I start at Jesus and everything I believe flows out of that.

I start with Jesus, the God who suffered. The God who understands us. Who understands me. Who understands you.

I grew up hearing comments about Catholic crucifixes. Things like, “Jesus is alive. He’s not on the cross anymore.” The people around me saw crucifixes as gory and unnecessary.

But I need the crucifix. Yes, Jesus is alive, but it’s Jesus on the cross who understands me most. It’s Jesus on the cross who suffers alongside us, as one of us.

You Invited Me In

‘For I was hungry and you gave me something to eat, I was thirsty and you gave me something to drink, I was a stranger and you invited me in, I needed clothes and you clothed me, I was sick and you looked after me, I was in prison and you came to visit me.’
“Then the righteous will answer him, ‘Lord, when did we see you hungry and feed you, or thirsty and give you something to drink? When did we see you a stranger and invite you in, or needing clothes and clothe you? When did we see you sick or in prison and go to visit you?’
“The King will reply, ‘Truly I tell you, whatever you did for one of the least of these brothers and sisters of mine, you did for me.’” – Matthew 25:35-40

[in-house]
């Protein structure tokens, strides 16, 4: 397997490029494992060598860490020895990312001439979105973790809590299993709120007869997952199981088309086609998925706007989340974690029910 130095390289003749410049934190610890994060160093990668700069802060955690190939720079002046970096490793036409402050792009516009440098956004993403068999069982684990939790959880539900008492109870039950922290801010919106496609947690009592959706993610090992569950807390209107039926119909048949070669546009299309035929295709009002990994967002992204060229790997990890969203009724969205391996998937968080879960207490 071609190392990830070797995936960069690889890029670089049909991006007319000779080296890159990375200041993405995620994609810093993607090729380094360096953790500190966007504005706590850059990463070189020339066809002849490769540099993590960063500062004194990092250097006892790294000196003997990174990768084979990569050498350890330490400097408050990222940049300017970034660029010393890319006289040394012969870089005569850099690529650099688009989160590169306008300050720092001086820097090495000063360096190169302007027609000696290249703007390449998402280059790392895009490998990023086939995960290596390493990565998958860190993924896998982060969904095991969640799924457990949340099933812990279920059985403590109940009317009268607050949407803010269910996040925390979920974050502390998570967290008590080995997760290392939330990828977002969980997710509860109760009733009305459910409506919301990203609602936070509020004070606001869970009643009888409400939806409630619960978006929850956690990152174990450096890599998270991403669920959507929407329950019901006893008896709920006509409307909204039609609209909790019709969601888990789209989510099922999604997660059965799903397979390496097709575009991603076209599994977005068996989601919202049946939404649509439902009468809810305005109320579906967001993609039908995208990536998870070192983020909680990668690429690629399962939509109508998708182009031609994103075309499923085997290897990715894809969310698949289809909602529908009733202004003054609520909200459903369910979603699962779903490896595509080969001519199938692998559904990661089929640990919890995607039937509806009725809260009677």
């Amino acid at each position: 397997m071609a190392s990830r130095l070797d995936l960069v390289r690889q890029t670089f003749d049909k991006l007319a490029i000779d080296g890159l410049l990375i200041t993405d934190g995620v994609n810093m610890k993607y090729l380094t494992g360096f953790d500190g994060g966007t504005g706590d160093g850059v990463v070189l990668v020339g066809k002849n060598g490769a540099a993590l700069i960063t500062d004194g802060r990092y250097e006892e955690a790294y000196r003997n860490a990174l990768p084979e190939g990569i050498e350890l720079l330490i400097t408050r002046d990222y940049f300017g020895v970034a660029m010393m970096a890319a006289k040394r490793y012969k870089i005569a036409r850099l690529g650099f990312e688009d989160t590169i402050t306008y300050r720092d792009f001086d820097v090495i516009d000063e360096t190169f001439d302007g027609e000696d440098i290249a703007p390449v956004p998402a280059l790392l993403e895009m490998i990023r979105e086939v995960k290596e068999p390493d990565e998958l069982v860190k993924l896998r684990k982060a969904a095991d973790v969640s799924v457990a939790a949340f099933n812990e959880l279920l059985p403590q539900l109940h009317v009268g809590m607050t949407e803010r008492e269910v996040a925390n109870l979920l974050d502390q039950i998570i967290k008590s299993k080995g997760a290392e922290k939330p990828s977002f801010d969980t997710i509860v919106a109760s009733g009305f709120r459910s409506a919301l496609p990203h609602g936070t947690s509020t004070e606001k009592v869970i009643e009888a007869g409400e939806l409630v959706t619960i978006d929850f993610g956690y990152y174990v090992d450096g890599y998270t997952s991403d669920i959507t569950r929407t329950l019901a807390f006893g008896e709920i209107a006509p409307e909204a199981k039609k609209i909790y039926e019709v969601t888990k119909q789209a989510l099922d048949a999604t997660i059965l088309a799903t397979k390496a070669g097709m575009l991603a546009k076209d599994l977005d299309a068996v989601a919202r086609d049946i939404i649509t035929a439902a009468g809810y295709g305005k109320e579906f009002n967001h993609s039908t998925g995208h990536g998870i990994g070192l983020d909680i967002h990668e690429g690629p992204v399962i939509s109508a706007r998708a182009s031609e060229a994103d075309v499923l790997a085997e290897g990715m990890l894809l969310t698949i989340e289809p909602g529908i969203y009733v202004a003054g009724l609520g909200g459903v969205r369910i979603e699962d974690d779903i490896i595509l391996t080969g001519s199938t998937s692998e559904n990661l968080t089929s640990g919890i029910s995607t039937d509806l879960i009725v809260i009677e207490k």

When I was 18, I had to leave my home to escape a life-threatening situation. Someone opened up their home and allowed me to stay there for almost a year while my family and I got back on our feet.

Should he have turned his back on me because there were other homeless people in his area?

Should I have been forced to remain in the same town as the person who wanted to kill me because other people needed help too?

I keep seeing people talk about homeless veterans today, comparing their need to the needs of the refugees escaping Syria. How can we think about helping these refugees when we have homeless veterans in our own country to worry about?

I’ll be honest. It’s upsetting to me.

I know what it’s like to be forced to leave the people and the place you love and call home. I know what it’s like to have to humble yourself and ask for help because you can’t help yourself out of the situation.

Do you know what that’s like?

Were there other homeless people that needed help at the same time I needed help? Yes.

And we all deserved to be treated with love and compassion. We all deserved to be treated with dignity.

Helping me didn’t mean nobody could help anyone else.

Helping refugees doesn’t mean we can’t also help homeless veterans.

We have a lot of luxuries in this country. If you think you don’t have any of those luxuries, take a minute and really think about that. Do you have a smartphone plan? Do you have cable? Do you eat out? Do you take vacation trips? Most of us do.

If you’re honestly concerned about helping homeless veterans, that’s wonderful. Cut out some of your luxury spending, and donate the money to veterans. I think that’s a noble thing to do. It’s certainly more effective than talking about helping veterans.